Tehran’s academic policies have received widespread criticism after Iran was announced to be among the countries with the highest rate of retracted scientific papers.
In a report published earlier in the month by Nature, considered by many as the world’s leading journal of science, Iran ranked seventh in the list of the countries with the highest retraction rates with an average of 16.7 retractions per 10,000 papers.
Only Saudi Arabia, Pakistan, Russia, China, Egypt and Malaysia had a higher retraction rate in comparison with Iran, the report said.
Nature’s report analyzes the academic productions of the countries with 100,000 papers published over the past two decades.
Published papers get retracted when it is discovered that they violate ethical and professional guidelines due to scientific misconduct or plagiarism.
In June, Iran’s parliament announced that as many as half of the postgraduate theses produced between 2019 and 2022 have been fraudulently written.
Nature’s report drew the attention of university professors and researchers in Iran who have long been critical of the establishment’s over-emphasis on publishing papers in national and international journals.
Iran International interviewed several university professors and researchers in Iran about the worsening condition of conducting research projects in the country. They spoke on condition of anonymity fearing the Islamic Republic’s crackdown on critics.
An assistant professor at the University of Mazandaran told Iran International that the field of research in Iran has turned into a very lucrative market where “products” can easily be bought and sold.
Unofficial advertisements about the sale of research papers, theses, dissertations and semester projects can be found in university campuses, she said, adding that over recent years, offices have been founded in Tehran and many other cities that offer to write research papers for students and teachers at an exorbitant price.
She blamed the political ambitions of the Islamic Republic for the creation of such a notorious “research market,” noting that Tehran officials have time and again stressed that Iran should rank first in the region in terms of academic productions.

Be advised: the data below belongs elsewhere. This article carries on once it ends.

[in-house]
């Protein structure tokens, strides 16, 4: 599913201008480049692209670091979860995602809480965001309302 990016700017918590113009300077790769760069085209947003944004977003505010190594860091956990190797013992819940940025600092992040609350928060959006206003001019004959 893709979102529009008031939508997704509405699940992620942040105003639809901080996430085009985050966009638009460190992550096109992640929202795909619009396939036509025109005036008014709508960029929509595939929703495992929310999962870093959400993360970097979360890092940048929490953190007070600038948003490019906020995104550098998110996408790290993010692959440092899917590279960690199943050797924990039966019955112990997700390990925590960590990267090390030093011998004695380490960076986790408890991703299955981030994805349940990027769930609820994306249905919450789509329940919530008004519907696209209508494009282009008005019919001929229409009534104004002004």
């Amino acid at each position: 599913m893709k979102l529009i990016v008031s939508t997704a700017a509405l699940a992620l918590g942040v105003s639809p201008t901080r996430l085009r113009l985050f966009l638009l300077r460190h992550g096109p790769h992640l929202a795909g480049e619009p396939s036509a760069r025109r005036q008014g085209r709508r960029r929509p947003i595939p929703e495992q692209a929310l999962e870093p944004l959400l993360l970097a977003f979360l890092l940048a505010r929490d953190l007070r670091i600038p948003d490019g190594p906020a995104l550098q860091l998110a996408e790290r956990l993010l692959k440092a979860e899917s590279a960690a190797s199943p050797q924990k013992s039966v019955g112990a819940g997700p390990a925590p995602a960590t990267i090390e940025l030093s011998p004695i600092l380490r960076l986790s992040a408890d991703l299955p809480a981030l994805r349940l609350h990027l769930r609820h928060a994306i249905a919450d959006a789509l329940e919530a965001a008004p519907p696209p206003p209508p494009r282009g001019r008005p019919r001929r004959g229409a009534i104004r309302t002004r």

As a result, the research “obligations” for university teachers, postgraduate students and researchers have been devised by the government’s officials in a conscious attempt to “force” academicians to write as many papers as possible regardless of their quality or their industrial and practical utility, she went on to say.
One university professor told Khabar Online in Tehran that Iranian research has failed to solve pressing problems facing the country. “What is the purpose of these featureless articles, which are occasionally accused of being counterfeit and also jeopardize the country’s international scientific reputation,” the professor said.
A PhD holder in French literature from the University of Tabriz, one of Iran’s leading academic institutions, told Iran International that the pressure on teachers and students in Iranian universities to write a large bulk of research papers in fact reflects the authoritarian structure of the political establishment where quantity precedes quality.
If a PhD student does not reach the research quotas they will not be allowed to defend their dissertation, the researcher said, adding that the pressure starts with the Ministry of Science, university professors having no other way but to follow the ministry’s guidelines in order to keep their teaching positions.
According to a PhD student of TEFL at the University of Beheshti, many postgraduate students in Iran have no “research agenda” for themselves as is the case with the world’s top universities.
We are expected to work like “paper-manufacturing machines” so that our supervisors can get promoted, she said. De-motivated and under pressure, there are many students who resort to plagiarism or assign somebody else to complete their research projects, she went on to say.
Research published last year in the Journal of Academic Ethics, concluded that “Iran lags behind other countries with regards to what is known about contract cheating and how to address it”, citing major reform needed in policy and academia.